‘Home’ regulator could solve crypto’s ‘fragmented supervision’ problem: Comptroller

Cryptocurrency firms operating multiple entities in different countries should be overseen by a single consolidated “home” regulator to avoid playing “games” aimed at circumventing regulators, the acting chief of the US banking regulator.

Michael Hsu, the acting chief of the Comptroller of the Currency (OCC) made the remarks in prepared remarks for the March 6 conference of the Institute of International Bankers in Washington, D.C.

The OCC is an agency within the Treasury Department that regulates U.S. banks and aims to ensure the security of the country’s banking system. It has the power to allow or deny banks from engaging in crypto-related activities.

In his speech, Hsu provided “useful lessons for crypto” from traditional banking on how to maintain trust globally.

He claimed that unless a crypto company is regulated by a single entity, those working with companies in multiple jurisdictions will “potentially be playing shell games” through arbitrage regulation and would then be able to “mask their true risk profiles.”

“To be clear, not all global crypto players will do this. But we will not be able to know which players are trustworthy and which are not until a credible third party, such as a consolidated home regulator, can meaningfully monitor them.”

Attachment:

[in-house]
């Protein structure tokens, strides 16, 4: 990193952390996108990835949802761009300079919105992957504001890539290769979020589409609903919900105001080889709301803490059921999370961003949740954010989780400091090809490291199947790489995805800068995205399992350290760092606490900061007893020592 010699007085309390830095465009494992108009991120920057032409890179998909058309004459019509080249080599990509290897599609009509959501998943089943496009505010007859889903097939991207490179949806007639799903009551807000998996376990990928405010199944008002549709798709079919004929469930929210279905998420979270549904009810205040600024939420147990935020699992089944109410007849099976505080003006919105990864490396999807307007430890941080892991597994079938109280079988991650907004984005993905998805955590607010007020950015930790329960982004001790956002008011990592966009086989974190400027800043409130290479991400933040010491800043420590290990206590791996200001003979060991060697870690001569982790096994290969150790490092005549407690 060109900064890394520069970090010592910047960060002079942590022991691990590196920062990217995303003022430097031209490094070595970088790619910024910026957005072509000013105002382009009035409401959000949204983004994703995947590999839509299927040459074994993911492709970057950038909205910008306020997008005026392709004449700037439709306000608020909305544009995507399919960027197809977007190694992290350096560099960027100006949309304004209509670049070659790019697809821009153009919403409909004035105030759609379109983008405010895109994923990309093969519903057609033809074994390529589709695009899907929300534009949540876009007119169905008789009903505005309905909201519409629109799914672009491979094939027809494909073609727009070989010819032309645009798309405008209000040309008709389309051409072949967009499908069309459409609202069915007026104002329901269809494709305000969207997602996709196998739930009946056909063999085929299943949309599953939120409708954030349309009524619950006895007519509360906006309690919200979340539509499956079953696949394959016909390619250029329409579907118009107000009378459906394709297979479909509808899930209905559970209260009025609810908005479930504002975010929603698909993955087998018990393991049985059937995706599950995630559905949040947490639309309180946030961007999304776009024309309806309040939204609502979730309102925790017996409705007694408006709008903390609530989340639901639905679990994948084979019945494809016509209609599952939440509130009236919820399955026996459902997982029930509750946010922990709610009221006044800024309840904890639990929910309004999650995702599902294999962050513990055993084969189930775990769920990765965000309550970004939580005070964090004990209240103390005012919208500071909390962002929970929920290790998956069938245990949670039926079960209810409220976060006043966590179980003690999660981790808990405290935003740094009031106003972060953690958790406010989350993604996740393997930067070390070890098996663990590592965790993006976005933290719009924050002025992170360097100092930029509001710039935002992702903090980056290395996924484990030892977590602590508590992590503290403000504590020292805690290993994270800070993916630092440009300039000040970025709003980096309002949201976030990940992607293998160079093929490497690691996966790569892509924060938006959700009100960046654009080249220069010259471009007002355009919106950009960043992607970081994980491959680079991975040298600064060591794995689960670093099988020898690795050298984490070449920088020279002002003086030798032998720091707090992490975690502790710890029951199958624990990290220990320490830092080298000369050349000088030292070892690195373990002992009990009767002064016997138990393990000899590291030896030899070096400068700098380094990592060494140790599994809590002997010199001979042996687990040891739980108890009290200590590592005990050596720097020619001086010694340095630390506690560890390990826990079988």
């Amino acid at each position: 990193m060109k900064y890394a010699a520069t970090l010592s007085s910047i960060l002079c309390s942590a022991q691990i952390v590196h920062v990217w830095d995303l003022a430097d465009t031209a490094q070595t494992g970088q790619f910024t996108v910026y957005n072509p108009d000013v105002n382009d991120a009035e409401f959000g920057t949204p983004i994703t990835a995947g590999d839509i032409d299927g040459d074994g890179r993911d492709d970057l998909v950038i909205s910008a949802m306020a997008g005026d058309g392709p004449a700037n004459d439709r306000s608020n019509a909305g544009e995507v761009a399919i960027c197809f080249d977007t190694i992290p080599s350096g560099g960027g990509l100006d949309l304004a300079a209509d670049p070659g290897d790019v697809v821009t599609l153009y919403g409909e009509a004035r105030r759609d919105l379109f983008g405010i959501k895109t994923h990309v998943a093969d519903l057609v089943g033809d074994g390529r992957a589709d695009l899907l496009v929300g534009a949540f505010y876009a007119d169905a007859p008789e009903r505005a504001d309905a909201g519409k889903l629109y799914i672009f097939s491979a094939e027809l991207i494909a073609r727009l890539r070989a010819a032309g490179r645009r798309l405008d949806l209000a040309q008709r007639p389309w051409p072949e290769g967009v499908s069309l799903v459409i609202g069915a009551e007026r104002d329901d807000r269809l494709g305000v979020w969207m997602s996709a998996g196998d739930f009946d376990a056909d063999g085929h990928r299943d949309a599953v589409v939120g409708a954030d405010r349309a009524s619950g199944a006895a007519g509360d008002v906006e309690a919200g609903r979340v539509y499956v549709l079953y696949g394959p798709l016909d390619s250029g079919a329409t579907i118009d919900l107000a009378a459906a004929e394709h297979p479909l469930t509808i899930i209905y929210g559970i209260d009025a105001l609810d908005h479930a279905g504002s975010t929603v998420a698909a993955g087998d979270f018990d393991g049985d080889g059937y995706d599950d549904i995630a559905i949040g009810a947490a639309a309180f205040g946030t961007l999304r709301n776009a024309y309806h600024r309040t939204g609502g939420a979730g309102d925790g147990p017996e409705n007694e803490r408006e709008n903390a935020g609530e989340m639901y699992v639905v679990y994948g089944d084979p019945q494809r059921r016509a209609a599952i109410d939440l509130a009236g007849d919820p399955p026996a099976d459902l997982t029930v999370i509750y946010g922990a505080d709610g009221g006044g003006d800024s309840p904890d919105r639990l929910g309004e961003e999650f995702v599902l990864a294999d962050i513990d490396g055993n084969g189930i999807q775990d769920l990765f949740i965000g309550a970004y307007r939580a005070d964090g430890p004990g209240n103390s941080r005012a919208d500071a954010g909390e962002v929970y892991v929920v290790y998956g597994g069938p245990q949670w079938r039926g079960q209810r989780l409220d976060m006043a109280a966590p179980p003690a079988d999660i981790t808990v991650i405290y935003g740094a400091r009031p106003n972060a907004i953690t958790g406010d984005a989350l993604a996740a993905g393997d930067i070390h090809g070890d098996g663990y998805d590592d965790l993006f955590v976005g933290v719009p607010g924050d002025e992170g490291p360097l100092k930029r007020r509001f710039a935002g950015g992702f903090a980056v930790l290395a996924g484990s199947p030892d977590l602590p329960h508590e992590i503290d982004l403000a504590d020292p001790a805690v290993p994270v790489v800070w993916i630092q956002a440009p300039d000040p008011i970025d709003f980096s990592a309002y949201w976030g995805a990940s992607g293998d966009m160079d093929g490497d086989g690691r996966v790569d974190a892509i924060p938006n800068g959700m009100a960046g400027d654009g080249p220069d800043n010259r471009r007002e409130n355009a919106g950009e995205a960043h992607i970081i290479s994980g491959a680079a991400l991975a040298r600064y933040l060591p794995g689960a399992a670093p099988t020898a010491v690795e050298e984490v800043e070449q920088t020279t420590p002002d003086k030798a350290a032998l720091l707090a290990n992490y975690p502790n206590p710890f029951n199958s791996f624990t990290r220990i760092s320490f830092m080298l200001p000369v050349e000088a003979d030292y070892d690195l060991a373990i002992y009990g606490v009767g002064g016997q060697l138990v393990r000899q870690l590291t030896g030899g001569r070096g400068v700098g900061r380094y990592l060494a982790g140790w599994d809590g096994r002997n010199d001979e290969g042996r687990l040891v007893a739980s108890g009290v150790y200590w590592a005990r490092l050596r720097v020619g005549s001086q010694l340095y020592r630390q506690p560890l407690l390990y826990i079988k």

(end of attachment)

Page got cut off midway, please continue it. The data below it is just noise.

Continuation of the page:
“Currently, no crypto platforms are under consolidated supervision. Not one,” he added.

The bankruptcy of crypto exchange FTX was used as an example of why the space needed a “home” regulator. Hsu compared the exchange to the also-defunct Bank of Credit and Commerce International (BCCI) — a global bank found involved in a litany of financial crimes.

Hsu said the “fragmented oversight” of both firms meant that no authority or auditor could develop a “consolidated and holistic view” of them, as they operated in different countries without a framework for sharing information between authorities.

“By seemingly being everywhere and structuring entities in multiple jurisdictions, they were effectively nowhere and could circumvent meaningful regulation.”

In his reasoning for advocating such oversight, Hsu indicated that the arguments in the Bitcoin (BTC) whitepaper were “elegant” but that crypto “has proved extremely messy and complex.”

He added that peer-to-peer payments are “virtually non-existent” and crypto has become primarily an alternative asset class dominated by trading activities that rely on intermediates to “operate at any scale.”

“The events of the past year have shown that trust in those intermediaries can be quickly lost, large numbers of individuals can be hurt and knock-on effects on the traditional financial system can arise.”

Hsu said the international bodies that identified the need for a “comprehensive global oversight and regulatory framework for crypto participants” could look at the lessons learned from the BCCI case.

Related: Treasury Secretary Janet Yellen calls for “strong regulatory framework” for crypto activities

The Financial Stability Board (FSB), the International Monetary Fund (IMF), the International Organization of Securities Commissions (IOSCO), and the Bank for International Settlements (BIS) were the bodies Hsu specifically mentioned.

The FSB, IMF and BIS are currently working on papers and recommendations to set standards for a global cryptocurrency regulatory framework

“Trust is a fragile thing. It’s hard to earn and easy to lose,” Hsu said.

“Regulatory coordination and supervisory cooperation can help mitigate the risks of losing that trust. We learned this the hard way in banking. I believe it contains useful lessons for crypto.”